From the Windows 10 “Start” menu, search for “services”. In Services, check if
“OracleOraDB12Home2MTSRecoveryService”, “OracleOraDB12Home2TNSListener”
and “OracleServiceORCL” are running. If not, right-click and start them.
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(2) Logon denied: Incorrect password, retry the password or reset it as follows:

Open C:\app\ntadmin\virtual\product\12.2.0\dbhome_1\network\admin\sqlnet.ora, and
change the 8th line to:

SQLNET.AUTHENTICATION_SERVICES= (NONE)

Then open a command prompt and type the following (you can simply copy and paste):

orapwd file=C:\app\virtual\product\12.2.0\dbhome_1\database\PWDorcl.ora
password=Password-1 force=y

(3) “USER_S1234567” conflicts with another user: When creating user, drop the existing
user by running:

/* WARNING: this will drop everything under that user */
DROP USER USER_S1234567 CASCADE;

Then redo the CREATE and GRANT commands.

3. Use Oracle SQL Developer

Open SQL Developer in the start menu. We will use it to connect as the user we just
created. Click the green “+” button as shown below.



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Fill in the connection information in the prompted dialog window as shown below. The
connection name is specified by the user. Username should be a user already existing in
the database. In this example, it is the “USER_S1234567” we just created. Password is
the password for that user, namely “w” in this case. You should also change SID to
“orcl”. Then press the “Connect” button to connect to the user.




4. Import data to database

Select “Open” command in the “File” menu. Open the SQL scripts we provide for Part 1
as shown below (folder: “…\P1\Part 1\”).



It will show the script in the window. The script contains a table creation command
(CREATE TABLE) and a list of record insertions (INSERT INTO). Click the second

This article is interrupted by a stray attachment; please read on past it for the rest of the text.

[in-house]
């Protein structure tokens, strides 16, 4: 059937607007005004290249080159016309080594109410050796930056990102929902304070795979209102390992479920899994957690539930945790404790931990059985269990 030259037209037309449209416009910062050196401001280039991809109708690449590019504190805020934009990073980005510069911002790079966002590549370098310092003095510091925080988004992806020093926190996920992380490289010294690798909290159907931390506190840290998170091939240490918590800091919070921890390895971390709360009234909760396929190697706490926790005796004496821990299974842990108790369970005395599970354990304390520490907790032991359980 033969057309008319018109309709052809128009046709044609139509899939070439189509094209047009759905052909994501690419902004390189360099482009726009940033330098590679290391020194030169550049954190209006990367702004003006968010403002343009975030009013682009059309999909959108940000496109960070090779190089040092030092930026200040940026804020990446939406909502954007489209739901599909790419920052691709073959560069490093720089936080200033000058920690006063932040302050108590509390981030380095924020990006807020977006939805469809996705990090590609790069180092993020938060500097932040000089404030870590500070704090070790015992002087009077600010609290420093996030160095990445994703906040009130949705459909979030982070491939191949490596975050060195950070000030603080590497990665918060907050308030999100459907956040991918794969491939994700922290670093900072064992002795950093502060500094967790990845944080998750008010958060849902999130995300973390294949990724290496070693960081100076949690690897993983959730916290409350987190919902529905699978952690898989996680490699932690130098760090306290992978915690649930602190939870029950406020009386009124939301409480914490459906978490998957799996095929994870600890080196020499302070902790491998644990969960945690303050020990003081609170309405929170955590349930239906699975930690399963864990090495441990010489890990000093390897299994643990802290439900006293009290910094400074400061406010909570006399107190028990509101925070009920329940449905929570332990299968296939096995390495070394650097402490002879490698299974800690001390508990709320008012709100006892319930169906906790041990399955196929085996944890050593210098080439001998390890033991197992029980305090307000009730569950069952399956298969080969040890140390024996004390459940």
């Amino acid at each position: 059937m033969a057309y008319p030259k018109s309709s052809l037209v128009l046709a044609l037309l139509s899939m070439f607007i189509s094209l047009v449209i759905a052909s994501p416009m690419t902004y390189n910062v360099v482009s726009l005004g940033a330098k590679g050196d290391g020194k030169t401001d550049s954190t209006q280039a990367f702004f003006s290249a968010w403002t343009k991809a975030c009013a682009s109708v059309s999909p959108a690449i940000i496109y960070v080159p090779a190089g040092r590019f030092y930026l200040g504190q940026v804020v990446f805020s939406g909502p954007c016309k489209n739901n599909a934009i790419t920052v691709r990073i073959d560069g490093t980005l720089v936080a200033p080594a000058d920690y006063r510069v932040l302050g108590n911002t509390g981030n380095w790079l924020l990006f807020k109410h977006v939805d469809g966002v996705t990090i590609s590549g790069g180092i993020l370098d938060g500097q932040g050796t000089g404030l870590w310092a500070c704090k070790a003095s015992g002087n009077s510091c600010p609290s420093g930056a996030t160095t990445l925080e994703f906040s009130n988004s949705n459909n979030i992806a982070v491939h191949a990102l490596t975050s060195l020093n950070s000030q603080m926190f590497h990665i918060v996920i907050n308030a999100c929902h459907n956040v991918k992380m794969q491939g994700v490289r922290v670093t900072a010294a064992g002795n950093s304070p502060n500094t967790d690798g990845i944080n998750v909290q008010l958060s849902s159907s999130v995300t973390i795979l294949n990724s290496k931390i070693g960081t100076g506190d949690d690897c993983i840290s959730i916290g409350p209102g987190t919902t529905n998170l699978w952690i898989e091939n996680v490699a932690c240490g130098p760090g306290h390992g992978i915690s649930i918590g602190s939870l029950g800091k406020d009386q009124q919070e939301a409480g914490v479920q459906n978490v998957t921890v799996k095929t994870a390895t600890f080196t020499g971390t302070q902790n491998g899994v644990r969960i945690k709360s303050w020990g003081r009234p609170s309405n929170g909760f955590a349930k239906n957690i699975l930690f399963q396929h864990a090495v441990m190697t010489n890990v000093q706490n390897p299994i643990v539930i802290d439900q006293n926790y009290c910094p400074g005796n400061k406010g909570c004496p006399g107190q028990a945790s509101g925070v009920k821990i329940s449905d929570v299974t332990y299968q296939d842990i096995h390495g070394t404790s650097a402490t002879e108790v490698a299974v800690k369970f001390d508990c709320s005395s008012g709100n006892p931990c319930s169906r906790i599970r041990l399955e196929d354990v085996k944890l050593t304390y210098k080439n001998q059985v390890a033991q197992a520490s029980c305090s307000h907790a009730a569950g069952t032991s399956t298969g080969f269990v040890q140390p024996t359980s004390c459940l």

button (run all the scripts in the current tab) on its menu bar. A dialog will pop up asking
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for connection details. You should choose which connection you want to run the script. In
this step, we choose the USER_S1234567.



After running a script, press the sixth button on the menu bar, as shown below, to
commit the insertion. We perform the same process for all four scripts in the folder to
complete the insertion.



Troubleshooting:

(1) Maximum cursors exceed: Disconnect the current connection by right-clicking on it
in the connections panel and reconnect.

(2) Unique constraint: Check the top-right dropdown list and make sure you are in the
correct connection. Also check if the data is already imported by following step 5.

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5. View the imported data

In the left panel, expand your connection and find your tables under the Table directory.
The basic information will be shown in the right window. Click the second tab “Data” in
the right window to find the data you just imported, as shown below.



6. Interact with database using SQL

You can write any SQL query in the corresponding connection window and run it by
clicking either the first button (run a single query under current cursor) or the second one
(run every script in the current tab). For example, the query below tries to find out how